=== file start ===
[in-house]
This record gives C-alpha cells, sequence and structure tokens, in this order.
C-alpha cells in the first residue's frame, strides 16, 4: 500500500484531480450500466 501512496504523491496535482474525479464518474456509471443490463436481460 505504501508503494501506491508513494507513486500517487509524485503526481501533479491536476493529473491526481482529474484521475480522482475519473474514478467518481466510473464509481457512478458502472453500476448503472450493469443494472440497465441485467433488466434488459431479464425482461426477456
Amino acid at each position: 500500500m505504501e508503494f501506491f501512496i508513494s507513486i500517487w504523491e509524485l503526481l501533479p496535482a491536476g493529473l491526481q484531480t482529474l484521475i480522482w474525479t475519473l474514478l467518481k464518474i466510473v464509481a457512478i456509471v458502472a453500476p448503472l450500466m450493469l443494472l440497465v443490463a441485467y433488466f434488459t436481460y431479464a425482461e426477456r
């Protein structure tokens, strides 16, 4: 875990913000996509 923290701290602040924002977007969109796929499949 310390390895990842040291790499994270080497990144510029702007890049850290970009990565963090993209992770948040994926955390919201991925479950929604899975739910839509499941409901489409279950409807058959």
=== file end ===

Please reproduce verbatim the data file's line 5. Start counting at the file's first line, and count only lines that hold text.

């Protein structure tokens, strides 16, 4: 875990913000996509 923290701290602040924002977007969109796929499949 310390390895990842040291790499994270080497990144510029702007890049850290970009990565963090993209992770948040994926955390919201991925479950929604899975739910839509499941409901489409279950409807058959």